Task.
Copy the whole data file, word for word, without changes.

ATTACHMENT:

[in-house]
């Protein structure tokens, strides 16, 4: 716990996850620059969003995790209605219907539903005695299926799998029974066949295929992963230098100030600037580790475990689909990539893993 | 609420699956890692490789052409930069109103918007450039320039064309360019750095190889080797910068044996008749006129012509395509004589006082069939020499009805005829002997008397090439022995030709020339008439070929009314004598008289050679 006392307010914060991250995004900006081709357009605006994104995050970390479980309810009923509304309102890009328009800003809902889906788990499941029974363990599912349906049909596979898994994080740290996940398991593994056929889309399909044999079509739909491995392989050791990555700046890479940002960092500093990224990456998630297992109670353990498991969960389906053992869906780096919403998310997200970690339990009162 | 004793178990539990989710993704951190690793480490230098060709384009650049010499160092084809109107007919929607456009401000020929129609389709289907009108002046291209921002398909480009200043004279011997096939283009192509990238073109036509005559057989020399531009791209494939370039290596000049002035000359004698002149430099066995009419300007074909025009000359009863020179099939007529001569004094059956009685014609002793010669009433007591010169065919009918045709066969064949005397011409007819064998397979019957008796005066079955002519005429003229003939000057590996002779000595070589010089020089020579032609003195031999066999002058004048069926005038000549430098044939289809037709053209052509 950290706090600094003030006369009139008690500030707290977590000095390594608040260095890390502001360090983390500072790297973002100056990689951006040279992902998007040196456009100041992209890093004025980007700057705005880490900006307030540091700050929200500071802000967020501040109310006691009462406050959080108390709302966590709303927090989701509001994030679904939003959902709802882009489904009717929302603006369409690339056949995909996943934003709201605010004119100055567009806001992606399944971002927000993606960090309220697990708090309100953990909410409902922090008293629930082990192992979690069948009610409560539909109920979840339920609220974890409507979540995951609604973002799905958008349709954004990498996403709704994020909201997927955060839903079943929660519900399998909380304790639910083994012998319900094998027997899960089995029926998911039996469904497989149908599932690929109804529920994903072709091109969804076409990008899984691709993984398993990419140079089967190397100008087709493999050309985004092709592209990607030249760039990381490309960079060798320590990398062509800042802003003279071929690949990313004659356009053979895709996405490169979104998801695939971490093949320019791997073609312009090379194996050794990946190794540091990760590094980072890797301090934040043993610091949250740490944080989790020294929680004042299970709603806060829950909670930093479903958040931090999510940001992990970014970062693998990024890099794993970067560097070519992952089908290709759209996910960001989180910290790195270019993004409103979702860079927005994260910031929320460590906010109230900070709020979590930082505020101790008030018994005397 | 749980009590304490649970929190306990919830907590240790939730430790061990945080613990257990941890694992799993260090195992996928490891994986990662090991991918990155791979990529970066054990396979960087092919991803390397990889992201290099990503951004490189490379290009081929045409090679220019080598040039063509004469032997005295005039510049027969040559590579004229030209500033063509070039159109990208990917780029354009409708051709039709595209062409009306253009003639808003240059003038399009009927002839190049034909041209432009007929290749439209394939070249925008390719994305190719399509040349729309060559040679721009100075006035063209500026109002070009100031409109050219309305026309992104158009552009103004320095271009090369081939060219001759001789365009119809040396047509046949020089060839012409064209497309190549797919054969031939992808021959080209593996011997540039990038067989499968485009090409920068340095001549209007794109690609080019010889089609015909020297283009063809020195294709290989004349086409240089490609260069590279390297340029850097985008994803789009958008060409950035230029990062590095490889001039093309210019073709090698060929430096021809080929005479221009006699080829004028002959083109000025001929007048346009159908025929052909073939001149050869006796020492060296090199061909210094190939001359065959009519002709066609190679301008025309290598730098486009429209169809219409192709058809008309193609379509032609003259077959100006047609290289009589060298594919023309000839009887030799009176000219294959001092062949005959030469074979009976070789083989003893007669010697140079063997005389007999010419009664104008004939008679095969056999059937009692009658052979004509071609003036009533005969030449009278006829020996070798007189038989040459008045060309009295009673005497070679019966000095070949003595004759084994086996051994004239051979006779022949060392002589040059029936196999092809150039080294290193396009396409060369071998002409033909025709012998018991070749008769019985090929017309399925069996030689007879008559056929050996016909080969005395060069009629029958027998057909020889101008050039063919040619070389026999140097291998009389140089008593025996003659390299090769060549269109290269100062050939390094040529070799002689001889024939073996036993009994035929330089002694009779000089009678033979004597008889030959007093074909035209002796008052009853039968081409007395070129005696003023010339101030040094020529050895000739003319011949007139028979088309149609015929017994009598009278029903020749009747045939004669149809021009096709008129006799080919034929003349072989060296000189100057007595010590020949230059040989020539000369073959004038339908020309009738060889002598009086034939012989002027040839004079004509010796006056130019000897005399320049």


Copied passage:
[in-house]
């Protein structure tokens, strides 16, 4: 716990996850620059969003995790209605219907539903005695299926799998029974066949295929992963230098100030600037580790475990689909990539893993 | 609420699956890692490789052409930069109103918007450039320039064309360019750095190889080797910068044996008749006129012509395509004589006082069939020499009805005829002997008397090439022995030709020339008439070929009314004598008289050679 006392307010914060991250995004900006081709357009605006994104995050970390479980309810009923509304309102890009328009800003809902889906788990499941029974363990599912349906049909596979898994994080740290996940398991593994056929889309399909044999079509739909491995392989050791990555700046890479940002960092500093990224990456998630297992109670353990498991969960389906053992869906780096919403998310997200970690339990009162 | 004793178990539990989710993704951190690793480490230098060709384009650049010499160092084809109107007919929607456009401000020929129609389709289907009108002046291209921002398909480009200043004279011997096939283009192509990238073109036509005559057989020399531009791209494939370039290596000049002035000359004698002149430099066995009419300007074909025009000359009863020179099939007529001569004094059956009685014609002793010669009433007591010169065919009918045709066969064949005397011409007819064998397979019957008796005066079955002519005429003229003939000057590996002779000595070589010089020089020579032609003195031999066999002058004048069926005038000549430098044939289809037709053209052509 950290706090600094003030006369009139008690500030707290977590000095390594608040260095890390502001360090983390500072790297973002100056990689951006040279992902998007040196456009100041992209890093004025980007700057705005880490900006307030540091700050929200500071802000967020501040109310006691009462406050959080108390709302966590709303927090989701509001994030679904939003959902709802882009489904009717929302603006369409690339056949995909996943934003709201605010004119100055567009806001992606399944971002927000993606960090309220697990708090309100953990909410409902922090008293629930082990192992979690069948009610409560539909109920979840339920609220974890409507979540995951609604973002799905958008349709954004990498996403709704994020909201997927955060839903079943929660519900399998909380304790639910083994012998319900094998027997899960089995029926998911039996469904497989149908599932690929109804529920994903072709091109969804076409990008899984691709993984398993990419140079089967190397100008087709493999050309985004092709592209990607030249760039990381490309960079060798320590990398062509800042802003003279071929690949990313004659356009053979895709996405490169979104998801695939971490093949320019791997073609312009090379194996050794990946190794540091990760590094980072890797301090934040043993610091949250740490944080989790020294929680004042299970709603806060829950909670930093479903958040931090999510940001992990970014970062693998990024890099794993970067560097070519992952089908290709759209996910960001989180910290790195270019993004409103979702860079927005994260910031929320460590906010109230900070709020979590930082505020101790008030018994005397 | 749980009590304490649970929190306990919830907590240790939730430790061990945080613990257990941890694992799993260090195992996928490891994986990662090991991918990155791979990529970066054990396979960087092919991803390397990889992201290099990503951004490189490379290009081929045409090679220019080598040039063509004469032997005295005039510049027969040559590579004229030209500033063509070039159109990208990917780029354009409708051709039709595209062409009306253009003639808003240059003038399009009927002839190049034909041209432009007929290749439209394939070249925008390719994305190719399509040349729309060559040679721009100075006035063209500026109002070009100031409109050219309305026309992104158009552009103004320095271009090369081939060219001759001789365009119809040396047509046949020089060839012409064209497309190549797919054969031939992808021959080209593996011997540039990038067989499968485009090409920068340095001549209007794109690609080019010889089609015909020297283009063809020195294709290989004349086409240089490609260069590279390297340029850097985008994803789009958008060409950035230029990062590095490889001039093309210019073709090698060929430096021809080929005479221009006699080829004028002959083109000025001929007048346009159908025929052909073939001149050869006796020492060296090199061909210094190939001359065959009519002709066609190679301008025309290598730098486009429209169809219409192709058809008309193609379509032609003259077959100006047609290289009589060298594919023309000839009887030799009176000219294959001092062949005959030469074979009976070789083989003893007669010697140079063997005389007999010419009664104008004939008679095969056999059937009692009658052979004509071609003036009533005969030449009278006829020996070798007189038989040459008045060309009295009673005497070679019966000095070949003595004759084994086996051994004239051979006779022949060392002589040059029936196999092809150039080294290193396009396409060369071998002409033909025709012998018991070749008769019985090929017309399925069996030689007879008559056929050996016909080969005395060069009629029958027998057909020889101008050039063919040619070389026999140097291998009389140089008593025996003659390299090769060549269109290269100062050939390094040529070799002689001889024939073996036993009994035929330089002694009779000089009678033979004597008889030959007093074909035209002796008052009853039968081409007395070129005696003023010339101030040094020529050895000739003319011949007139028979088309149609015929017994009598009278029903020749009747045939004669149809021009096709008129006799080919034929003349072989060296000189100057007595010590020949230059040989020539000369073959004038339908020309009738060889002598009086034939012989002027040839004079004509010796006056130019000897005399320049």